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How long do Monitors live? Print E-mail
Captive Care of Monitors
Extract from A Little Book of Monitor Lizards © D. Bennett 1995. Viper Press, UK

There are very few records of the longevity of monitor lizards in captivity (Flower 1925, 1937, Snider & Bowler 1992, Bennett 1994) and virtually none of their lifespan in the wild. The record appears to be held by the Taronga Zoo in Sydney, where a Komodo dragon was kept for 24.5 years. The animal was adult when acquired, and a total lifespan of about 50 years has been predicted for this species (Auffenberg 1981). The Tel Aviv University Zoo maintained an adult desert monitor for 17 years, and estimated its age at death as at least 25 years. Other large monitors lizards are recorded as surviving for 20 years or more in captivity. Unfortunately there is much less information available on the lifespan of the dwarf monitor lizards. A female spotted tree goanna kept at the Basel Zoo in Switzerland was still laying eggs after 20 years in captivity (Bennett 1994b). Of course, the reported figures tend to be exceptions rather than the norm but they do indicate that a life expectancy of at least a decade is not unreasonable and that many specimens of both large and small species can live for at east twice as long. Monitor lizards therefore, although they do not attain the great ages recorded for crocodilians and chelonians, are amongst the most long lived of the squamates. Considering that most species can attain sexual maturity within three years it can be seen that the reproductive potential of these animals is enormous and that females of the more prolific species may be able to produce more than 500 eggs in a lifetime.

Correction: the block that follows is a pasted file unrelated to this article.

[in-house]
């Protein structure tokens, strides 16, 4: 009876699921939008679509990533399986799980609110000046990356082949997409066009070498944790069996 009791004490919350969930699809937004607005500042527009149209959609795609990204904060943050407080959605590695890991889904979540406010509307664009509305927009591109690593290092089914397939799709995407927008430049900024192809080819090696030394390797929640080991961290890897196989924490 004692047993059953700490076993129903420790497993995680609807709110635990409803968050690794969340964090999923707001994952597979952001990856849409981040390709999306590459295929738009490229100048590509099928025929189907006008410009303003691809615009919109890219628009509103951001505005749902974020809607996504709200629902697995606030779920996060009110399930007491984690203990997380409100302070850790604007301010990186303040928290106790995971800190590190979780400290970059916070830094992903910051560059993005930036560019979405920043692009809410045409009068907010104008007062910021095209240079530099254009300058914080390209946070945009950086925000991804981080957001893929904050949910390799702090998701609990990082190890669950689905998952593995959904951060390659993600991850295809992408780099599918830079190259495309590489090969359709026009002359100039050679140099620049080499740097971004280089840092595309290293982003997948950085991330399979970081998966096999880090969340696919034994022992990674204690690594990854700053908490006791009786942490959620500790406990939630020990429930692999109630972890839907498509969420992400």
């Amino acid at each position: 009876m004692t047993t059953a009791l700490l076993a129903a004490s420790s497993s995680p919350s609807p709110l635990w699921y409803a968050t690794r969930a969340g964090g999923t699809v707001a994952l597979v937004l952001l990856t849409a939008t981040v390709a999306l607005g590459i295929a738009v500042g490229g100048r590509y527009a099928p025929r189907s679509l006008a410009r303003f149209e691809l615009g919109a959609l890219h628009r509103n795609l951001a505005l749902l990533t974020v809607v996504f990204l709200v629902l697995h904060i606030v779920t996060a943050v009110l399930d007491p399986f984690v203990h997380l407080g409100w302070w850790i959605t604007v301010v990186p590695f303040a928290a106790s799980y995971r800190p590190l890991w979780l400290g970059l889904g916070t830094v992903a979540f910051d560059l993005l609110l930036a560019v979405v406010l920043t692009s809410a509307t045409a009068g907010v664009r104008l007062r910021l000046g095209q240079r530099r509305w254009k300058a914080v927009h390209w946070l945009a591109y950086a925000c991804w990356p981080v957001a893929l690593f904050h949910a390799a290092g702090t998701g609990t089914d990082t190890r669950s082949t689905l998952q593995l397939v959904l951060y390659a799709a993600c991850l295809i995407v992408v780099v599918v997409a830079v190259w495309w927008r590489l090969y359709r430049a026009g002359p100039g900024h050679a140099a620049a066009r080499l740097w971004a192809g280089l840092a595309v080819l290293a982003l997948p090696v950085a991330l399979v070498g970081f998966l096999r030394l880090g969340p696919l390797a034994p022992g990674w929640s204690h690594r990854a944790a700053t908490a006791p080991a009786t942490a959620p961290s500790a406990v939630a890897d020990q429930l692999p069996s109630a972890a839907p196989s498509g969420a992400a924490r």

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About Mampam
Fish of Bui National Park

syno-200.jpg

According to many authoritative atlases and maps, Bui National Park is already underwater! But the hydro electric dam first planned in the 1920s was not started until August 24th 2007.  Now work has begun on a controversial hydroelectric dam that will destroy the riverine habitat of the park. Many millions of $$ were spent on the environmental impact assessment, but fortunately a team of poachers wildlife staff and students produced a much better guide to the Fishes of Bui National Park

 
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The Butaan Project
The Butaan Project - Research
butaan3.jpgThe only obligate fruit-eaters among reptiles are three species of monitor lizard that live in the Philippines. Frugivorous vertebrates tend to be able to fly (almost all are bats and birds) and so these lizards have a unique ecological role as highly specialized and relatively immobile fruit eaters. Before this project started, the only studies of this unique giant and endangered lizard had involved killing the animals. We have developed a set of techniques that allow us to learn about these animals in a completely non-destructive way.
Read more...
 

 

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